To date, recruitment for the ABCT for Military Couples has been somewhat slow, but Epstein says that is typical in the early stages of a new program.
“Military couples are really busy,” said Epstein, “so we are working hard to offer appointments that will be convenient for the couples. Couples don’t have to be married. We are also able to include couples who are living together or dating and living separately.”
According to Epstein, the feedback from those who have participated to date is positive and the program for some has helped not only with the drinking issue, but also with improving communication, relationship well-being, and individual well-being.
“This is a coping skills based program, meaning that the sessions are somewhat structured and focused on teaching the couples new skills to cope not only with drinking, but also with other challenges affecting veterans and their partners,” said Epstein.
There is no cost associated with the program, since it is funded by NIAAA and participants do not need to have health insurance to participate.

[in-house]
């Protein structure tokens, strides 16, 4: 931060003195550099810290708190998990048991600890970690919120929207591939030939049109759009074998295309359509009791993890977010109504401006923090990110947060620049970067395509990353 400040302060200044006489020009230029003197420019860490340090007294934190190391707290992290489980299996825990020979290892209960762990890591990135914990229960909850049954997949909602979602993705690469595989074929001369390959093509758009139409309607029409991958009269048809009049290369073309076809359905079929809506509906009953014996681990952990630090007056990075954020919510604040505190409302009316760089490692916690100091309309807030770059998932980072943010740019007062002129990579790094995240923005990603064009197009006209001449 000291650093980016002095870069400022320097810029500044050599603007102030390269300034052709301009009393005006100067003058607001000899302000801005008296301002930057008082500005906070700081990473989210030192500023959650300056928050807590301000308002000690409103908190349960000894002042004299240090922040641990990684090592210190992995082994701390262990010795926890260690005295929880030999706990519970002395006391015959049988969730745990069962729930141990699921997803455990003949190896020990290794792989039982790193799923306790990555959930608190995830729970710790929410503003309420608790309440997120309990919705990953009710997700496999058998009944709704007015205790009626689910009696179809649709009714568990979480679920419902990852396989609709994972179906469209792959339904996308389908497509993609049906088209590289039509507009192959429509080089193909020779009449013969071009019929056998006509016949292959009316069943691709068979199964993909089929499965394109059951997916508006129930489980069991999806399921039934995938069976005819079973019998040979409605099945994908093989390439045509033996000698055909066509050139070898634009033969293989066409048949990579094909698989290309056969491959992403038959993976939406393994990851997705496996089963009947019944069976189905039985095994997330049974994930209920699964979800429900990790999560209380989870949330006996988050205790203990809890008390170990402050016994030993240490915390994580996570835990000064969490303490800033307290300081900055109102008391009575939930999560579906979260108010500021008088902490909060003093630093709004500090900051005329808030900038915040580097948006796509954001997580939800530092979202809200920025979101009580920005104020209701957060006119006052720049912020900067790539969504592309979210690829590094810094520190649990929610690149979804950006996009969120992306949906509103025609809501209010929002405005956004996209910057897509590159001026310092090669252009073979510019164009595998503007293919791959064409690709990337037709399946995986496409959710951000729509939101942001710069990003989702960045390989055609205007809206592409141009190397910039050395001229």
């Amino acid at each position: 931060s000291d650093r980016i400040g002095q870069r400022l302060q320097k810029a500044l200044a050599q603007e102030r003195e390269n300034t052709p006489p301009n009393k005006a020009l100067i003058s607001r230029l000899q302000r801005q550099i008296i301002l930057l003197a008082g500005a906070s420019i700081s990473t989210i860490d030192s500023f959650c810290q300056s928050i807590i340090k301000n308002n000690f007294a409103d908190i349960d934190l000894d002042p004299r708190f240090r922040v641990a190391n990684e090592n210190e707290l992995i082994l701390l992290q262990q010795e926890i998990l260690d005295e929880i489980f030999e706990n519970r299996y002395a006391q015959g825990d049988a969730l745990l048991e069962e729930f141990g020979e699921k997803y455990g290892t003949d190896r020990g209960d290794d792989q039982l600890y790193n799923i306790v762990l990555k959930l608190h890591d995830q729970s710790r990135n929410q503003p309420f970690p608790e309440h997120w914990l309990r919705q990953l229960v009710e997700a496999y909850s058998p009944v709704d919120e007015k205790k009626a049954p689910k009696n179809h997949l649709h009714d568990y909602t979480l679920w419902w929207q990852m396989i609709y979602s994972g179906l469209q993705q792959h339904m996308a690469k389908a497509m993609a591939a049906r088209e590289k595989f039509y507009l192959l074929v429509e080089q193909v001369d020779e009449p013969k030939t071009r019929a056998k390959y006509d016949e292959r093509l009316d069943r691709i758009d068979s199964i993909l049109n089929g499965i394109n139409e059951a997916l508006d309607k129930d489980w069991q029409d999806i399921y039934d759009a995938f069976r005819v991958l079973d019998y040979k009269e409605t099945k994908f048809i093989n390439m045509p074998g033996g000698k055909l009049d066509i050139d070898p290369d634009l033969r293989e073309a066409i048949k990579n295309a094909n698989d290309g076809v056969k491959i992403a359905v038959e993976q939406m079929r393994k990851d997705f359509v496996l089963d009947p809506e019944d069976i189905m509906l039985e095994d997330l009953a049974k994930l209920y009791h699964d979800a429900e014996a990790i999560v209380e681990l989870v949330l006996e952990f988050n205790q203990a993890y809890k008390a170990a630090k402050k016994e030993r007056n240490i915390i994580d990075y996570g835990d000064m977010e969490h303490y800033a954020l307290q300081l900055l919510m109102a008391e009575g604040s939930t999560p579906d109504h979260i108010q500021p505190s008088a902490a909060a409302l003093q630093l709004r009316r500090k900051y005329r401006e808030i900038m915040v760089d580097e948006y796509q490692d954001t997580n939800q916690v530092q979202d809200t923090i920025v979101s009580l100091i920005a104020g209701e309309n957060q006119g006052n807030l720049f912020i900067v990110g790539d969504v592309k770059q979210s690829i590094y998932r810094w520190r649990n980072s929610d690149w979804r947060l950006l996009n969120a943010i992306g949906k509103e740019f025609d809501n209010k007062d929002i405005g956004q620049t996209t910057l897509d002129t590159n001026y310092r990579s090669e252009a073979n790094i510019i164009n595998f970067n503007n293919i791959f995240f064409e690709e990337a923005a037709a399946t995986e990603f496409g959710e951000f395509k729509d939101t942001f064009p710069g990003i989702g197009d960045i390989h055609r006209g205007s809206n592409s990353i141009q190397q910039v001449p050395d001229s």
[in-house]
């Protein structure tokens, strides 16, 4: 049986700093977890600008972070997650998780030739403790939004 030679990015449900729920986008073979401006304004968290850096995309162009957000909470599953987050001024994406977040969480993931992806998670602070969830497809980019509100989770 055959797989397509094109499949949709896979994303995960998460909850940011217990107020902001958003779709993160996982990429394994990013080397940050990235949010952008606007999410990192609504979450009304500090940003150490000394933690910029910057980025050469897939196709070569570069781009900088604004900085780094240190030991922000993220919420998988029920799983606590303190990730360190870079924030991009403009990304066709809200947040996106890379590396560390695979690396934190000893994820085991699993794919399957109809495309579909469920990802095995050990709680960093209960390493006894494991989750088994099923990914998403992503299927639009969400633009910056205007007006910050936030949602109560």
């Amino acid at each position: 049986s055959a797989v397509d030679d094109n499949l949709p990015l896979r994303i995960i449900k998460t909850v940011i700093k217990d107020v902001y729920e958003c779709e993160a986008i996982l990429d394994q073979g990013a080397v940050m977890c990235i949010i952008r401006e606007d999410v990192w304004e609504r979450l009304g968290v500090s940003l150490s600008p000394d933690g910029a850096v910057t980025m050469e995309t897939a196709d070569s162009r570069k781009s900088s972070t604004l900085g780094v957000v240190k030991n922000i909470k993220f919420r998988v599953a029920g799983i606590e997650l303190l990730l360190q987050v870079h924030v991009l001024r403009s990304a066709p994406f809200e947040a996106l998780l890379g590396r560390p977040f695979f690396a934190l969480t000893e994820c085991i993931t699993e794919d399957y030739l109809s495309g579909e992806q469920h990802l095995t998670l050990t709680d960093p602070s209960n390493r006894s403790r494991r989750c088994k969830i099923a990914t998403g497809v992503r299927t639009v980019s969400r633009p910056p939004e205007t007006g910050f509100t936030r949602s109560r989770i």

“Veterans and service members are unlikely to find any similar state-of-the-art, military-centric couple based program to address drinking, the relationship, and a range of other issues that may be bothering them,” said Epstein. “So this clinical research program is really a great opportunity for folks, especially since it is free and independent of health insurance. It’s also completely confidential.”
To learn more about the Alcohol Behavioral Couple Therapy for Military (ABCT_M) program, call 855-901-2228 to get additional information and to schedule a confidential evaluation, or contact the program via their website at http://www.militarycouplesandalcohol.com/contact-us/.